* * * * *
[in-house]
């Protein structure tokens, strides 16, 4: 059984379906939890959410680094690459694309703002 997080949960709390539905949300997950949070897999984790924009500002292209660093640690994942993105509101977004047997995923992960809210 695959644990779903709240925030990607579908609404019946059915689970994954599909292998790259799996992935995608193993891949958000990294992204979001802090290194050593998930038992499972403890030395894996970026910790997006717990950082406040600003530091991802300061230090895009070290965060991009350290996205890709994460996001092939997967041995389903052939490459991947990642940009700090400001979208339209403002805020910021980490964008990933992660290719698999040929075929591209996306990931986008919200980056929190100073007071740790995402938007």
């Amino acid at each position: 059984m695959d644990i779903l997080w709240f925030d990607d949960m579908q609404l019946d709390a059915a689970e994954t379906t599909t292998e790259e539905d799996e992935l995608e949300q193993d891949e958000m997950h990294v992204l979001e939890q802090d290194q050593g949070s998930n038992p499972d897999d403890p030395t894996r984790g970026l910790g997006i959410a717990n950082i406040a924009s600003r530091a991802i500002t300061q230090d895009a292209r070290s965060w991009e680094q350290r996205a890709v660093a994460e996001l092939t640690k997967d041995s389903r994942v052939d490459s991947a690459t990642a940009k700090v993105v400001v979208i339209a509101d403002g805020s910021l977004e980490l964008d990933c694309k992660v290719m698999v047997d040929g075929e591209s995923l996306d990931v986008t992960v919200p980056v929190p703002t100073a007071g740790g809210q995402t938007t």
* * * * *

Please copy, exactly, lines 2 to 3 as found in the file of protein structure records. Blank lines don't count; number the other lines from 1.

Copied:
């Protein structure tokens, strides 16, 4: 059984379906939890959410680094690459694309703002 997080949960709390539905949300997950949070897999984790924009500002292209660093640690994942993105509101977004047997995923992960809210 695959644990779903709240925030990607579908609404019946059915689970994954599909292998790259799996992935995608193993891949958000990294992204979001802090290194050593998930038992499972403890030395894996970026910790997006717990950082406040600003530091991802300061230090895009070290965060991009350290996205890709994460996001092939997967041995389903052939490459991947990642940009700090400001979208339209403002805020910021980490964008990933992660290719698999040929075929591209996306990931986008919200980056929190100073007071740790995402938007």
């Amino acid at each position: 059984m695959d644990i779903l997080w709240f925030d990607d949960m579908q609404l019946d709390a059915a689970e994954t379906t599909t292998e790259e539905d799996e992935l995608e949300q193993d891949e958000m997950h990294v992204l979001e939890q802090d290194q050593g949070s998930n038992p499972d897999d403890p030395t894996r984790g970026l910790g997006i959410a717990n950082i406040a924009s600003r530091a991802i500002t300061q230090d895009a292209r070290s965060w991009e680094q350290r996205a890709v660093a994460e996001l092939t640690k997967d041995s389903r994942v052939d490459s991947a690459t990642a940009k700090v993105v400001v979208i339209a509101d403002g805020s910021l977004e980490l964008d990933c694309k992660v290719m698999v047997d040929g075929e591209s995923l996306d990931v986008t992960v919200p980056v929190p703002t100073a007071g740790g809210q995402t938007t």